Disputed tours coming to island where JFK Jr. wed





CUMBERLAND ISLAND, Georgia: John Fry mashes the brakes and curses under his breath as a pack of wild hogs scurries across the narrow dirt road, where spiky palmetto fronds claw at both sides of his National Park Service pickup truck.

It takes nearly an hour to drive the bumpy 13-mile (21-kilometer) Main Road on wild Cumberland Island. Fry's truck passes within inches (centimeters) of burly live oak branches drooping overhead. Backpackers hiking the route are forced to step off and let him pass.

"We lose a lot of mirrors and windshields here," says Fry, the Park Service's chief resource manager for the island, nodding toward the twisted mount for the truck's missing passenger-side mirror.

Getting around has never been easy on Cumberland Island, a federally protected wilderness off the Georgia coast that's larger than Manhattan. Reachable only by boat, and off-limits to most wheeled vehicles, the island's inaccessibility made it the ideal spot for John F. Kennedy Jr. to ditch the prying paparazzi when he married Carolyn Bessette here in 1996.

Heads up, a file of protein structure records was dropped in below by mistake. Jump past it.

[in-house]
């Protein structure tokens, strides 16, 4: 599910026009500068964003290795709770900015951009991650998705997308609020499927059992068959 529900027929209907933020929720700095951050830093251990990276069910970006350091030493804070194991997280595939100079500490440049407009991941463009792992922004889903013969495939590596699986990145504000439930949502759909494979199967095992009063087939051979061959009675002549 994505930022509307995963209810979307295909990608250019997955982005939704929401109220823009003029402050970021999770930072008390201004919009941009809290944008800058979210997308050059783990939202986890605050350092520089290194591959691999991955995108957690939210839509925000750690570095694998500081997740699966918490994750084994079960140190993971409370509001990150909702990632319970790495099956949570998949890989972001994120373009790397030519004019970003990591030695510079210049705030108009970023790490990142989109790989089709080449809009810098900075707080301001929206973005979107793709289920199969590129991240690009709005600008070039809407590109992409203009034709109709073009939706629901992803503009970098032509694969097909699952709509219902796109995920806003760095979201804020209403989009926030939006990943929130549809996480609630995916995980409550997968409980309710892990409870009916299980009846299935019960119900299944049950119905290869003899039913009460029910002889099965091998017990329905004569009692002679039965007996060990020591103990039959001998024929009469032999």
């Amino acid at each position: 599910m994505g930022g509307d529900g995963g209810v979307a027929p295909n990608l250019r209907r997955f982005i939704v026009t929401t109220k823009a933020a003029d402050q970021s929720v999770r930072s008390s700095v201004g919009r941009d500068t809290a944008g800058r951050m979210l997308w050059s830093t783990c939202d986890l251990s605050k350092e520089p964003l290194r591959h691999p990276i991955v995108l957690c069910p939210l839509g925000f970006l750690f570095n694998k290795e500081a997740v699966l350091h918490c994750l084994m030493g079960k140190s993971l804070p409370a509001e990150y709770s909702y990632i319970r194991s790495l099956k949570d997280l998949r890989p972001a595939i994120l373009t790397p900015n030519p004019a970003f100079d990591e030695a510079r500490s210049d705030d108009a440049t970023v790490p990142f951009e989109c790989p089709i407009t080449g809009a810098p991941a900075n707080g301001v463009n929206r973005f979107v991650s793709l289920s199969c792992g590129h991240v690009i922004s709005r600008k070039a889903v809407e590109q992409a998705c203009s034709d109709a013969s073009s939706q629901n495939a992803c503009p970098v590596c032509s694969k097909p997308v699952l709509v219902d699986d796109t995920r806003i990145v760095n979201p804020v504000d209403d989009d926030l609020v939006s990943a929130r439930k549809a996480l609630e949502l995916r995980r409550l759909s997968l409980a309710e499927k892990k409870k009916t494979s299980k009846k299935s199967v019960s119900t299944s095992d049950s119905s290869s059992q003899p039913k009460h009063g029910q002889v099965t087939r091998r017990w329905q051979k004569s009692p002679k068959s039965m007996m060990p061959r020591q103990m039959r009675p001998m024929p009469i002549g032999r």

For more than 25 years, government rules have required most of the 43,500 visitors who come each year to explore the island on foot. But under a mandate from Congress, the Park Service plans to change that early next year by offering daily motorized tours in spite of the tough terrain and cries of protest from environmentalists.

Fry says the tours will dramatically boost visitation to remote areas few tourists get to see. Critics say the change threatens to spoil the island's primitive tranquility.



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